Mark Twain is said to have written, “Travel is fatal to prejudice, bigotry, and narrow-mindedness, and many of our people need it sorely on these accounts. Broad, wholesome, charitable views of men and things cannot be acquired by vegetating in one little corner of the earth all one’s lifetime.”
Long ago, when I was a new teacher, my principal, a retired Navy officer, waxed avuncular one day. “If you’re going to teach,” he said, “you’ll never make a lot of money; so you’ve gotta decide whether to spend it on things or on experiences. You can’t have both.”
That notion has stayed with me for over half a century. Now and then I still yearn for something I can’t afford, or even buy something I can’t afford. But experience, especially gained through travel, is different: You pay for it up front – at least you should – and afterward it’s part of your life, enriching it as long as you live.
Mark Twain was America’s most famous traveler of the 19th century, and he never missed a chance to share his impressions. He was expert at picking out the foibles of European society; but he also made fun of himself and other Americans. In The Innocents Abroad he writes, “In Paris they just simply opened their eyes and stared when we spoke to them in French! We never did succeed in making those idiots understand their own language.”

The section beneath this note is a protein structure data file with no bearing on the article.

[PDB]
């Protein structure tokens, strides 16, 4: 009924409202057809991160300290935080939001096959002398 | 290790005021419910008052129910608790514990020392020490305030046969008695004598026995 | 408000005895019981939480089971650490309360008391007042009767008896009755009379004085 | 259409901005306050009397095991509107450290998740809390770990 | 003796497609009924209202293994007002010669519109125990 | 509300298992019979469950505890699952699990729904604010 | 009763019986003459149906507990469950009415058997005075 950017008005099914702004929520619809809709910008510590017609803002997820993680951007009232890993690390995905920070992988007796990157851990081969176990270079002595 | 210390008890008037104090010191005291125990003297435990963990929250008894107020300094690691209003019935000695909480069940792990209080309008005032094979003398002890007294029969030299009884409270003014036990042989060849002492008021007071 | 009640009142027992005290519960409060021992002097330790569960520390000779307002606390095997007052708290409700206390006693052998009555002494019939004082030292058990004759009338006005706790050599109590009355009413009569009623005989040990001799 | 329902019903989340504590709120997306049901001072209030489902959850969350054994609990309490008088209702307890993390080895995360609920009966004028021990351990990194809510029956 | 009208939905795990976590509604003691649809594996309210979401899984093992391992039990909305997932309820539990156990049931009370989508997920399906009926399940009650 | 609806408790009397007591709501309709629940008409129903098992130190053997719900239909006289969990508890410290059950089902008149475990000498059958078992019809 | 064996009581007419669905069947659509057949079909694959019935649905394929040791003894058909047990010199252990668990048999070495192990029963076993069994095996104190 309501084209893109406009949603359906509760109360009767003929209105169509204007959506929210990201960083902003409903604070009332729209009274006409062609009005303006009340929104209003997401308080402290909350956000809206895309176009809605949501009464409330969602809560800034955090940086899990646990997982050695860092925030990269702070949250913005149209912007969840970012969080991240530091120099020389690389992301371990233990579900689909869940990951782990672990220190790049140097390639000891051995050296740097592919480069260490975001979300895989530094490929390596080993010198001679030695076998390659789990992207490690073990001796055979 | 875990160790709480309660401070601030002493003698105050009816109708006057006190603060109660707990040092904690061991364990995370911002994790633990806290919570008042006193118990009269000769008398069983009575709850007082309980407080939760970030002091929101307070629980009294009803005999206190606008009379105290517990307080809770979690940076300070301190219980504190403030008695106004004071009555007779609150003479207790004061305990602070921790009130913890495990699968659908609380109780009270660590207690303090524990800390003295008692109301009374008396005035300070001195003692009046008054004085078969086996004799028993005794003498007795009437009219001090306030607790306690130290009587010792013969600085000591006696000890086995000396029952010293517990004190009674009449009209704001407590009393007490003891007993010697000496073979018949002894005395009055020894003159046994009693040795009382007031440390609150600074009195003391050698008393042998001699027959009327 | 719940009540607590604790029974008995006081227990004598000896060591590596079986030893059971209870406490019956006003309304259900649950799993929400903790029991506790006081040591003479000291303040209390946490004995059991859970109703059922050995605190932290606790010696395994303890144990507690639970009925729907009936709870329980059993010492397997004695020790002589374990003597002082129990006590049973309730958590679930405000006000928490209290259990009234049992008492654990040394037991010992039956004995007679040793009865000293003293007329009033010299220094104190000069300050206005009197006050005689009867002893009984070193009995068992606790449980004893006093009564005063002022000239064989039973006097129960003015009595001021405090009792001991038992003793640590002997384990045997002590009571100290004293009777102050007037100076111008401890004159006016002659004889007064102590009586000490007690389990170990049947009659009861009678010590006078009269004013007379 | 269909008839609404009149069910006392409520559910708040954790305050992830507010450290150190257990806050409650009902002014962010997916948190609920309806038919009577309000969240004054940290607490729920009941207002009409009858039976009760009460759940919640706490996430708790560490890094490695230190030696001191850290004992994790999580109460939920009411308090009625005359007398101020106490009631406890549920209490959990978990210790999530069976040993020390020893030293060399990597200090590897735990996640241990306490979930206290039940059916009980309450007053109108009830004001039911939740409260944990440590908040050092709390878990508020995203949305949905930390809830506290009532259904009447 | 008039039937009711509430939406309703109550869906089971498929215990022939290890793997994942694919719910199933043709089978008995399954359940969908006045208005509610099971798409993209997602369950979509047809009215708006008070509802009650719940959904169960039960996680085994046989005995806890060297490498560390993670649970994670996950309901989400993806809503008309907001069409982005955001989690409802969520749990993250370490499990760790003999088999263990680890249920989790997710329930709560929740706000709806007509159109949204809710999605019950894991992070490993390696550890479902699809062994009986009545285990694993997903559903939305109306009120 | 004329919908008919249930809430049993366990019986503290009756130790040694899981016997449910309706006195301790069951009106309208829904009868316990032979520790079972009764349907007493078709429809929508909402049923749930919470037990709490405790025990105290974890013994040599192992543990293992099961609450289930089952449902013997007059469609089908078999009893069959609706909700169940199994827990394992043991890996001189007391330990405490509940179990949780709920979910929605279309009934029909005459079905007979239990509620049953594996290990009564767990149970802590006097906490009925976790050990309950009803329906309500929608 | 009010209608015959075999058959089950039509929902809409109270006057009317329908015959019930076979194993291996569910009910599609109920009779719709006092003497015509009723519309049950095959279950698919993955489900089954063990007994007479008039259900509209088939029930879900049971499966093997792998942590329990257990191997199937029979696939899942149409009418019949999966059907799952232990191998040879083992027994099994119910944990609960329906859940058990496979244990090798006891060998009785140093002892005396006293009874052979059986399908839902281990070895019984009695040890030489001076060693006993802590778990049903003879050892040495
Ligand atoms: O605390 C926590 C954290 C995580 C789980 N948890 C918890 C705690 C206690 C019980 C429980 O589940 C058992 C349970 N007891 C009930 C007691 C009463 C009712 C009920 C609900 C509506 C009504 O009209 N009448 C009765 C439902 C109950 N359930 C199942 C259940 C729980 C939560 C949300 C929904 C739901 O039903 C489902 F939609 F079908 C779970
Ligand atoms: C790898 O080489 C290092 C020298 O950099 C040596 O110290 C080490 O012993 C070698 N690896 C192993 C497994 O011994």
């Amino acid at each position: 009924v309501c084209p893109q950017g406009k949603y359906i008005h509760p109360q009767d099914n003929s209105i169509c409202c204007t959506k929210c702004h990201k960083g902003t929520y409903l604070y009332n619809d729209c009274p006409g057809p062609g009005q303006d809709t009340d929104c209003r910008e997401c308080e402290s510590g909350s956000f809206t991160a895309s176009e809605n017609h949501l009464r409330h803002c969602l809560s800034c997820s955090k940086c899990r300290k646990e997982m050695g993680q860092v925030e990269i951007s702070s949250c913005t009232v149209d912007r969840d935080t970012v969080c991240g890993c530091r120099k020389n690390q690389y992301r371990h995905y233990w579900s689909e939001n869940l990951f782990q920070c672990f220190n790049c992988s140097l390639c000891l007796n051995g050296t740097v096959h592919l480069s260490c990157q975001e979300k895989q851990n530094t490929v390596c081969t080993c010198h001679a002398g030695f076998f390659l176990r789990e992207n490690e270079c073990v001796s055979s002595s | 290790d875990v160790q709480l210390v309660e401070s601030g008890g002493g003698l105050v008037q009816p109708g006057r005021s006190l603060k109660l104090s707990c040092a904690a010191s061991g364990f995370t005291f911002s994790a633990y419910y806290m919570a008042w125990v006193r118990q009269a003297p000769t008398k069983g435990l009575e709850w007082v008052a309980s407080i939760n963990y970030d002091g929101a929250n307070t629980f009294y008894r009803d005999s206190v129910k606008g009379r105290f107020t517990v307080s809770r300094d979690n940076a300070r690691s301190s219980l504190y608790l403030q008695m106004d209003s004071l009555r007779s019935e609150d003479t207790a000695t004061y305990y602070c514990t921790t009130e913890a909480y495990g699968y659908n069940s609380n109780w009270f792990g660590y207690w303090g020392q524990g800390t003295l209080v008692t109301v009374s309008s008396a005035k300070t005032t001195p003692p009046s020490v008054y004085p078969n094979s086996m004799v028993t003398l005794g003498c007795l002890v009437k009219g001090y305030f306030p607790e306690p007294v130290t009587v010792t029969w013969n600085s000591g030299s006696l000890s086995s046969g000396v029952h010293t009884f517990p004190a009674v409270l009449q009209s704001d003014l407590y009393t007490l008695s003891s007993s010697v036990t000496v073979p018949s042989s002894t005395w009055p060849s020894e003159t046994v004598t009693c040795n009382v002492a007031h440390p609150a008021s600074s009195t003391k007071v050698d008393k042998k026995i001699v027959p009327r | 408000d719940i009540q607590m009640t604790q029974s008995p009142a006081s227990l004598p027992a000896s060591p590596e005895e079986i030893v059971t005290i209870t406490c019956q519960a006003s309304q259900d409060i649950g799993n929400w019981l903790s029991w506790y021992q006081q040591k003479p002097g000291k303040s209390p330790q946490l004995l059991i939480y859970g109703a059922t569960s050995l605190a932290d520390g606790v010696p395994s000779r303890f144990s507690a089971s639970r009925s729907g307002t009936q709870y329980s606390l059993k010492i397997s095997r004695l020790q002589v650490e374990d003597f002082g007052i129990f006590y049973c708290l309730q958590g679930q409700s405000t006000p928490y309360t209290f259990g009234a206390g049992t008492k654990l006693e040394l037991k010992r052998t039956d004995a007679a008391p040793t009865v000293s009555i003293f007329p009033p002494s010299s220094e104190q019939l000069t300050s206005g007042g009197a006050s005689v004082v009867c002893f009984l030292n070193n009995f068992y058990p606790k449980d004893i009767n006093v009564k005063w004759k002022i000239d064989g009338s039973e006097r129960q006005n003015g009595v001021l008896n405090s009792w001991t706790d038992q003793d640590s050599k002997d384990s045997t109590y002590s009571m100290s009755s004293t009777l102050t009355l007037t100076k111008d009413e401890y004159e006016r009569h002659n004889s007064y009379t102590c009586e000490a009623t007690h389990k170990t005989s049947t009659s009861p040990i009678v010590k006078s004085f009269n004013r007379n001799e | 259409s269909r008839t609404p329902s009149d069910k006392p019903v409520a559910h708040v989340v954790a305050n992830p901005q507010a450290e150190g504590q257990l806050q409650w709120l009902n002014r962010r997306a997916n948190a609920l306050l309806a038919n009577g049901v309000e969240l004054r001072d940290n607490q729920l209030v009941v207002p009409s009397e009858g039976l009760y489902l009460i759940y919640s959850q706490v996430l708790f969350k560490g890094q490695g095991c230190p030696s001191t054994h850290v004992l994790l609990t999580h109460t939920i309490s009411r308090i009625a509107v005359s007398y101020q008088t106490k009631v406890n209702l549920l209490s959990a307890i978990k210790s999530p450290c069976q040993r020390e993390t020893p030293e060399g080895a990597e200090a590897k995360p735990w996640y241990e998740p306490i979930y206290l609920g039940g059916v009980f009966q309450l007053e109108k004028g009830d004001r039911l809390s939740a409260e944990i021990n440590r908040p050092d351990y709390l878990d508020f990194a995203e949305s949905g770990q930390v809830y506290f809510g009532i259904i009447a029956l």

Domestic American travel has become more comfortable – and blander – by the ubiquity of chain franchises, with their familiar but predictable amenities. It’s hard to find much excitement beyond an occasional night in an airport. The broadening experiences begin when we strike out on our own.
Mother and I always get away for our anniversary, on Halloween. It happens to come at the beginning of low season rates in hotels everywhere. We love Gettysburg, with its haunted battlefield. I walk the deadly mile from Seminary Ridge to the Union lines, trying to imagine what it was like.
And who knew that in France, a few miles from the Mediterranean, there are limestone canyons laced with thousand-year-old trails zig-zagging up and over the cliffs, while down in the valleys are streams full of rainbow trout?
Or that in Montana there are herds of wild bison and millions of prairie birds returning to the high plains? That in Iceland, only five hours away, volcanoes and hot springs are as common as sugar bushes in Vermont?
Kipling says it best: Something lost behind the Ranges. Lost and waiting for you. Go!
This is Willem Lange back home in Montpelier, and I gotta get back to work.